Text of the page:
The Casa de los Muñecos5. It preserves and cultivates public art. Talavera pottery is among the few Mexican products with protected status (DO4), which means its production must meet established quality standards. The sought-after ceramics have been made in Puebla for more than 400 years and used to adorn buildings all over town. One of the more notable examples is the Casa de los Muñecos (2 Norte #2), which gets its name from the grotesque human figures that decorate its facade. Legend has it that the tiles ridicule city council members who in 1792 tried to stop the building’s owner from erecting a mansion taller than City Hall. Visitors who’d rather see more contemporary public art should check out the amazing murals in the Xanenetla neighborhood.

6. It’s next to the world’s largest pyramid. Puebla’s only major suburb, Cholula, is the longest continuously occupied ceremonial center in the Americas—and one of the most enigmatic. In fact, it’s quite possible to miss the massive Great Pyramid of Cholula even if you’re staring right at it. The structure, overgrown with natural vegetation for centuries, looks like a grassy knoll from a distance. Archaeologists can’t unearth the pyramid, which the Guinness Book of World Records calls the largest ever constructed, because Spanish conquerors built a church on top of it in 1594. Today, La Iglesia de Nuestra Señora de los Remedios is both a protected Colonial monument and a destination for Catholic pilgrims. To study the structure, whose Nahuatl name is Tlachihualtepetl or “artificial mountain,” archaeologists dug nearly 5 miles of tunnels, some of which are open to the public (as of September 2012).

7. It’s where you’ll find the world’s small volcano. Located in the Libertad neighborhood in northwest Puebla, the Cuexcomate volcano was once the only landmark in the area. It’s believed to be a secondary crater or extinguished geyser created by bursts of magma and sulfuric water from nearby Popocátepetl during its last violent eruption in 1064. The little limestone cone measures a mere 43 feet high and 76 feet in diameter. Legend has it that Cuexcomate once served as a site for human sacrifices to indigenous gods and later a depository for citizens who committed suicide, because “they didn’t merit being honorably mourned or buried in sacred ground.” Visitors today who aren’t creeped out by that can descend a spiral staircase to the bottom of the cone.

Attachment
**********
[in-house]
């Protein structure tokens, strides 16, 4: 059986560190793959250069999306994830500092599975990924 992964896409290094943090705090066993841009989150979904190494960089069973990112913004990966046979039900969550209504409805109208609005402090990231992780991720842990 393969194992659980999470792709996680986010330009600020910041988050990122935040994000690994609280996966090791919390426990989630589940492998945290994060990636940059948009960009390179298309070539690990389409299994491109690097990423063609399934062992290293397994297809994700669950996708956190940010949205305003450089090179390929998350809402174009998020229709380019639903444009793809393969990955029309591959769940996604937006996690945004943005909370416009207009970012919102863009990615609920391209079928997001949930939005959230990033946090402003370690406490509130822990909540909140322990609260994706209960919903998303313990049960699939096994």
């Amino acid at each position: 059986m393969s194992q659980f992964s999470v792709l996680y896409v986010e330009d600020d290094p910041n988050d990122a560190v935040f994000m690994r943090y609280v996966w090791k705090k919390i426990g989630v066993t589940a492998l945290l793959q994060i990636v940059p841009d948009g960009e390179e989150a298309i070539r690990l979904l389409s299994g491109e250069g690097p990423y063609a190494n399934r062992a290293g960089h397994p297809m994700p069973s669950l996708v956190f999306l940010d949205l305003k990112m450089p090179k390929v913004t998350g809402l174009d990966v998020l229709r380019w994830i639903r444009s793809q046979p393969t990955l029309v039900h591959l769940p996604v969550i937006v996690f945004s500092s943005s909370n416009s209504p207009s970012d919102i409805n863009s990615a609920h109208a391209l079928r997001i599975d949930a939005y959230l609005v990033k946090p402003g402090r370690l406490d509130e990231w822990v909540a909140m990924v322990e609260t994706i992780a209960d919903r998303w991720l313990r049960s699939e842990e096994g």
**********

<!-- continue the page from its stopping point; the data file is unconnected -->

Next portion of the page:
Mole poblano8. It’s where mole poblano, chalupas, and chiles en nogada were invented. The gastronomy of Puebla is among the most varied and exquisite in Mexico. “A good meal should be prepared carefully and, in Puebla, they’re true experts in this area,” write the authors of Mexican Cooking for Newlyweds. “For example, take mole poblano, which simply through the act of preparing it, becomes a cause for celebration.” Beyond mole, Puebla’s restaurateurs serve up a impressive array of delicious dishes, from classics like tinga (a chipotle-laced beef or chicken stew) to exotic seasonal specialties like escamoles (ant eggs). Looking for recommendations about where to eat? Check out our picks for the top five places to dine like a Poblano.

9. It’s where the first public library in the New World was founded—and still exists. The Biblioteca Palafoxiana was started in 1646 inside what was once the seminary of St. John’s College (now home to Puebla’s cultural center). The library today preserves 45,058 volumes dating from just before until just after the Colonial era. Many of its works are of global importance, from an original copy of the Nuremberg Chronicle (1493), which charts human history according to the Bible in words and more than 2,000 illustrations, to books printed in Mexico before 1600, like Vocabulary in Castilian and Mexican, which was essentially the earliest New World dictionary. Visitors can’t manhandle the books, but they can admire the room’s gorgeous altar and finely carved wood shelves.

A white tiger at Africam10. It’s home to one of the most reputable animal preserves in the Hemisphere. Africam Safari was the first zoo in Latin America to receive accreditation from the Association of Zoos & Aquariums, due largely to its conservation efforts and high standards of animal care. With partners in Mexico and around the globe, Africam works to recover wild populations (such as the golden eagle) and to preserve ecosystems and soil. The park itself protects scores of endangered species and indigenous flora and fauna and strives to teach the public about them. In a single trip, it’s possible to watch a hippo bathe, a tiger wake up from its nap, an antelope toss around a fallen tree branch, and a joey emerge from mama kangaroo’s pouch.
—Rebecca Smith Hurd

Post updated on Sept. 14, 2012.